Identify four reasons that capital budgeting decisions by managers are risky

  1. Identify four reasons that capital budgeting decisions by managers are risky.
  2. Why is an investment more attractive to management if it has a shorter payback period?
  3. Why should managers set the required rate of return higher than the rate at which money can be borrowed when making a typical capital budgeting decision?
  4. Why does the use of the accelerated depreciation method (instead of straight line) for income tax reporting increase an investment’s value?

 

After you’ve completed the questions above, please provide a brief explanation of how this information is important in managerial decision making.

 

 

When manager does capital budgeting, the manager wants to know few factors – how much the investment would cost, cash flow due to the investment, interest rate to calculate the future value of the cash flow , inflation that impacts the future cash flow but there are other factors often imposes risk on budget allocation process, for example managers often decided based on ethical reasons, being short term focused and ignoring the long term goals etc.

Inflation and tax adjusted future cash flow – is important and a manager can ignore tax or future inflation (which might change anyway without anyone having any control over it) to get a proposal approved.

It is important to remember that income tax has to be paid per the law in the country and the inflation can increase too, and both can impact future cash flow inversely. If tax or inflation goes up the future cash flow will come down. The NPV or IRR should factor in future inflation in cash flows.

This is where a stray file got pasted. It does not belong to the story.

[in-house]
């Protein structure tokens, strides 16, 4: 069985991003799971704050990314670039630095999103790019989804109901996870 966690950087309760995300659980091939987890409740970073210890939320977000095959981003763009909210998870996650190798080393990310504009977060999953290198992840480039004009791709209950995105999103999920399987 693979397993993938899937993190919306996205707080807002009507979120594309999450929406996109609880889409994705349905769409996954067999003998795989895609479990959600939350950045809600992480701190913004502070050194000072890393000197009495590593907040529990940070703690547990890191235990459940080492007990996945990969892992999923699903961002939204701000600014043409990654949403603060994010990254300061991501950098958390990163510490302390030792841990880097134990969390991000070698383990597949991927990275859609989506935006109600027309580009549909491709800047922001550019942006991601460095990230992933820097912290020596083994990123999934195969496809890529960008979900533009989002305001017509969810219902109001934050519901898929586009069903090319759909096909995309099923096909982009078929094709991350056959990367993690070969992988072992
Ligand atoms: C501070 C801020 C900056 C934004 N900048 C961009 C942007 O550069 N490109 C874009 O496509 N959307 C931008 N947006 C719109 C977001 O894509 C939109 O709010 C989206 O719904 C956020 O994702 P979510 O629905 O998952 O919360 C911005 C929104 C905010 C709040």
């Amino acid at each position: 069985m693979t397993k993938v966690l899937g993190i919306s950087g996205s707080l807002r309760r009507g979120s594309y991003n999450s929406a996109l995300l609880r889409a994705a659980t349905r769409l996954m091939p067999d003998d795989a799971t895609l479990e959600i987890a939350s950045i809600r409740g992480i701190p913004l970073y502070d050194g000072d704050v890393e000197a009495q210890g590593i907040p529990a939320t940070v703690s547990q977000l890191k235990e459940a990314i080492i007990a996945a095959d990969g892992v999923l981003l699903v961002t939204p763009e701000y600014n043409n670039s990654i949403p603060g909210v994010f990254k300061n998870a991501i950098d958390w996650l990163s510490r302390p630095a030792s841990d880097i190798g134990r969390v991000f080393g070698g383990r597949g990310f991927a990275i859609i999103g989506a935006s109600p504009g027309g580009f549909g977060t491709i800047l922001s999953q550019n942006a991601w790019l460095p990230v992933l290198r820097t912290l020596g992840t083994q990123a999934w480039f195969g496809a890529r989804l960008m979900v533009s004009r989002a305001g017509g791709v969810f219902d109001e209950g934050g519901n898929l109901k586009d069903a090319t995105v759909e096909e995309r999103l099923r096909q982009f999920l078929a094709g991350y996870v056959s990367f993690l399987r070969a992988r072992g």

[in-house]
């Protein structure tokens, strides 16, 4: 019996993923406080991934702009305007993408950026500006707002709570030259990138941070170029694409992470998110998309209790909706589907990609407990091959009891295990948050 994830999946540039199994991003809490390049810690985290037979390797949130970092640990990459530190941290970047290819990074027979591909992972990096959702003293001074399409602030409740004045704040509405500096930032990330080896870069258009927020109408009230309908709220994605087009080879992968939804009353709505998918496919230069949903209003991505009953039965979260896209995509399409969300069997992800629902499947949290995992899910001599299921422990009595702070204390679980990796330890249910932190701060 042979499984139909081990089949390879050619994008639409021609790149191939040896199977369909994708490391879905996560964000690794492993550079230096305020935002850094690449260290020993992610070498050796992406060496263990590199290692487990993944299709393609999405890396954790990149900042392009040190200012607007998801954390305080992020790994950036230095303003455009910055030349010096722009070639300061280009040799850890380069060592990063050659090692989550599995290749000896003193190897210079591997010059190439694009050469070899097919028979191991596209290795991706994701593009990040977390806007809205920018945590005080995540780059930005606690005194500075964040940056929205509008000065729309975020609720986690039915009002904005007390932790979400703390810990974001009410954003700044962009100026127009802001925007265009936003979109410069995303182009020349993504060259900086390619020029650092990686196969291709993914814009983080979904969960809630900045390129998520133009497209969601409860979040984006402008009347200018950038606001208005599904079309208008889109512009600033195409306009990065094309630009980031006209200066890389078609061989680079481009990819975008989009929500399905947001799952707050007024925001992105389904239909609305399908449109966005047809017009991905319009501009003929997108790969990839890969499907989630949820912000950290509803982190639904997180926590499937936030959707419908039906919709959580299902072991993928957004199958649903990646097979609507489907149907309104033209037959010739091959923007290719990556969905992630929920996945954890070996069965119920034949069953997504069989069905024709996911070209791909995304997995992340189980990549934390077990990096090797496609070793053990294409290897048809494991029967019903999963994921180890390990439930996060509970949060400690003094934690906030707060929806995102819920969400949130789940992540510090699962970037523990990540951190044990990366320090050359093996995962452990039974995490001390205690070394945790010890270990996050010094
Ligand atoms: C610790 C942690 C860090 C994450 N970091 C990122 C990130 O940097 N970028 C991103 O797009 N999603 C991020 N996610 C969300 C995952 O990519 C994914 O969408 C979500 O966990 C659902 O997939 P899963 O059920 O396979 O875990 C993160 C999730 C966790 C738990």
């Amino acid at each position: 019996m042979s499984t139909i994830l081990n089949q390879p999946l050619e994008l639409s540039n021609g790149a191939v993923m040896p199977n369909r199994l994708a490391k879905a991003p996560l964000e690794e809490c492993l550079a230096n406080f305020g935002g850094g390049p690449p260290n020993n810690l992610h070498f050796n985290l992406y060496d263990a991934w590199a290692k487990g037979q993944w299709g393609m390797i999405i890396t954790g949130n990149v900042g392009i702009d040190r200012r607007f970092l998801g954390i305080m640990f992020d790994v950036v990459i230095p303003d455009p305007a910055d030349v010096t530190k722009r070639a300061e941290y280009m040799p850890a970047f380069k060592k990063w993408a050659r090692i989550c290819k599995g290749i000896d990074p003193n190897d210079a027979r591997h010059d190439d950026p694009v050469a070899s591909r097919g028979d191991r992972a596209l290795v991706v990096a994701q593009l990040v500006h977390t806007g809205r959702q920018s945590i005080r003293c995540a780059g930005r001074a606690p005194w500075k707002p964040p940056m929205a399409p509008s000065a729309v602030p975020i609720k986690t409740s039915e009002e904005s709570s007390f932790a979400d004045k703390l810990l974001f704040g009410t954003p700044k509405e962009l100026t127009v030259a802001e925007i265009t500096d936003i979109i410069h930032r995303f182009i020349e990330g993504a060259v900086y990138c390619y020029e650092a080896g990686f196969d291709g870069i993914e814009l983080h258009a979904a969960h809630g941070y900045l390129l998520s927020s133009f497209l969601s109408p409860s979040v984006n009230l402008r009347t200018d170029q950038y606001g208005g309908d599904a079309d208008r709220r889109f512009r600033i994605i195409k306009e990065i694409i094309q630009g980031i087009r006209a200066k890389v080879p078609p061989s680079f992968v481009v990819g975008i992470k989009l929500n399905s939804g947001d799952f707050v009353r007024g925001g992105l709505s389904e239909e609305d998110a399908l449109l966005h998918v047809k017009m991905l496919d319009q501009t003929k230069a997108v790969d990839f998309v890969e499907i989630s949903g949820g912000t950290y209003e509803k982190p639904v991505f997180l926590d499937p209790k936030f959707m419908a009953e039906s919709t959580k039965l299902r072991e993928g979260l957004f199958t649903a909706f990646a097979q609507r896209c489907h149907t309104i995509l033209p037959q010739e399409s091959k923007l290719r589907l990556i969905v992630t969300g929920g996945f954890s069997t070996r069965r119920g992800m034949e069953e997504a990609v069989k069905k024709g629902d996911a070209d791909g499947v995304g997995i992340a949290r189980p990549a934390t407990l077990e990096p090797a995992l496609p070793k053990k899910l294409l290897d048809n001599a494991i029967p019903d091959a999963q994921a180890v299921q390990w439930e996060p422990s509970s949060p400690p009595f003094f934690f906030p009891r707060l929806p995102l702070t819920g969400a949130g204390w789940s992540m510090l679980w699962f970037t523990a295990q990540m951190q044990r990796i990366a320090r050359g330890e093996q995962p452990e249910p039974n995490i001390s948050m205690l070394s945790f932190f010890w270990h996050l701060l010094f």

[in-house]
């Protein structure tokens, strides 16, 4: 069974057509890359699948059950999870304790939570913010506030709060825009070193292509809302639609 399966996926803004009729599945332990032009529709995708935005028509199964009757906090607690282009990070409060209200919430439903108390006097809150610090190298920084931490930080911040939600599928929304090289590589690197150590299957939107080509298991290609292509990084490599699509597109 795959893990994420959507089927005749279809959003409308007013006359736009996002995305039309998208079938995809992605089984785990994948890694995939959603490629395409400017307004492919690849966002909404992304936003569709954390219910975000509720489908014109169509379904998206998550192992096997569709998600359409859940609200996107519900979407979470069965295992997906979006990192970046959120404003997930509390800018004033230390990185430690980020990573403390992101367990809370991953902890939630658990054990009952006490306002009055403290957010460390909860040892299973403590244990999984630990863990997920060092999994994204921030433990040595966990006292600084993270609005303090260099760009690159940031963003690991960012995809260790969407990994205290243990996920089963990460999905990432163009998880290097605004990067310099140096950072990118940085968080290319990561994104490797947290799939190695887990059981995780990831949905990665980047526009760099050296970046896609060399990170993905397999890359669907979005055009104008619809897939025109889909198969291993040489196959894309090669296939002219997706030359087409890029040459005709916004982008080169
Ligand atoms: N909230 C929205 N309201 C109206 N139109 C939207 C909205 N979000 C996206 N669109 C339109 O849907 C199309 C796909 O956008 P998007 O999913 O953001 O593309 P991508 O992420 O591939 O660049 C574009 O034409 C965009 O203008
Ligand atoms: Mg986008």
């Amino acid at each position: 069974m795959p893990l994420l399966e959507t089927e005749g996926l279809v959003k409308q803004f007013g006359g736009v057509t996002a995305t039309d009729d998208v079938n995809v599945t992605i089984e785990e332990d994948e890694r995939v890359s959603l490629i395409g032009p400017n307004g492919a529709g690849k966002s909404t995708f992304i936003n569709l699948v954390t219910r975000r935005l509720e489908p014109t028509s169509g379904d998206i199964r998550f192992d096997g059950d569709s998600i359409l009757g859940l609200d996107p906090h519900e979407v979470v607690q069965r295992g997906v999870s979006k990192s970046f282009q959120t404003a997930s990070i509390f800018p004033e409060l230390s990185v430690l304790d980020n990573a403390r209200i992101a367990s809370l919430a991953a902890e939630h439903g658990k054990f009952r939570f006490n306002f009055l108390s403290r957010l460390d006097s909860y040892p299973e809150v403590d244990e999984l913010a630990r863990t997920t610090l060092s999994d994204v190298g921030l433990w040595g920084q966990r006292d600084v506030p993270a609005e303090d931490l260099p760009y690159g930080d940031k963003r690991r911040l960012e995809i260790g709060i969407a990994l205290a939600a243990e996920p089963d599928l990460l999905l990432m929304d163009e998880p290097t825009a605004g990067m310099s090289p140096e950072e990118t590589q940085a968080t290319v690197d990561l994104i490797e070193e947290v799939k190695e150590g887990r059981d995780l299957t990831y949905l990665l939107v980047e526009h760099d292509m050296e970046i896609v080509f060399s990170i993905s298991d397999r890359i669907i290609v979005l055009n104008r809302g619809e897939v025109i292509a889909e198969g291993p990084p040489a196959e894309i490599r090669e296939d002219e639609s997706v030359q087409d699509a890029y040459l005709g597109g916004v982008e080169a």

Qualitative factor – Sometimes NPV and IRR can show an investment might not bring in positive cash flow, yet manager can go ahead with the decision of capital budgeting.

And this capital allocation might be important because it might be to comply with some regulations, or use the best technology available and stay ahead of the competition. These are few reasons which will not impact future cash flow positively yet these reasons are important to do well in business.

Ethical Issues – A manager may or may not allocate budget based on the fact how that will impact him personally. Consider a manager gets bonus from profit the company makes, and making any investment would take a part away from the profit, and in that case just because the manager would get a reduced bonus amount, could take a decision not to make the investment. An ethical issue can be just the opposite too, a manager can simply inflate the future cash flow to get an investment proposal approved.

A company should not be just reward managers for meeting goals, or the reward should come in from on equity, so the manager actually sees a benefit in company’s long term growth prospect.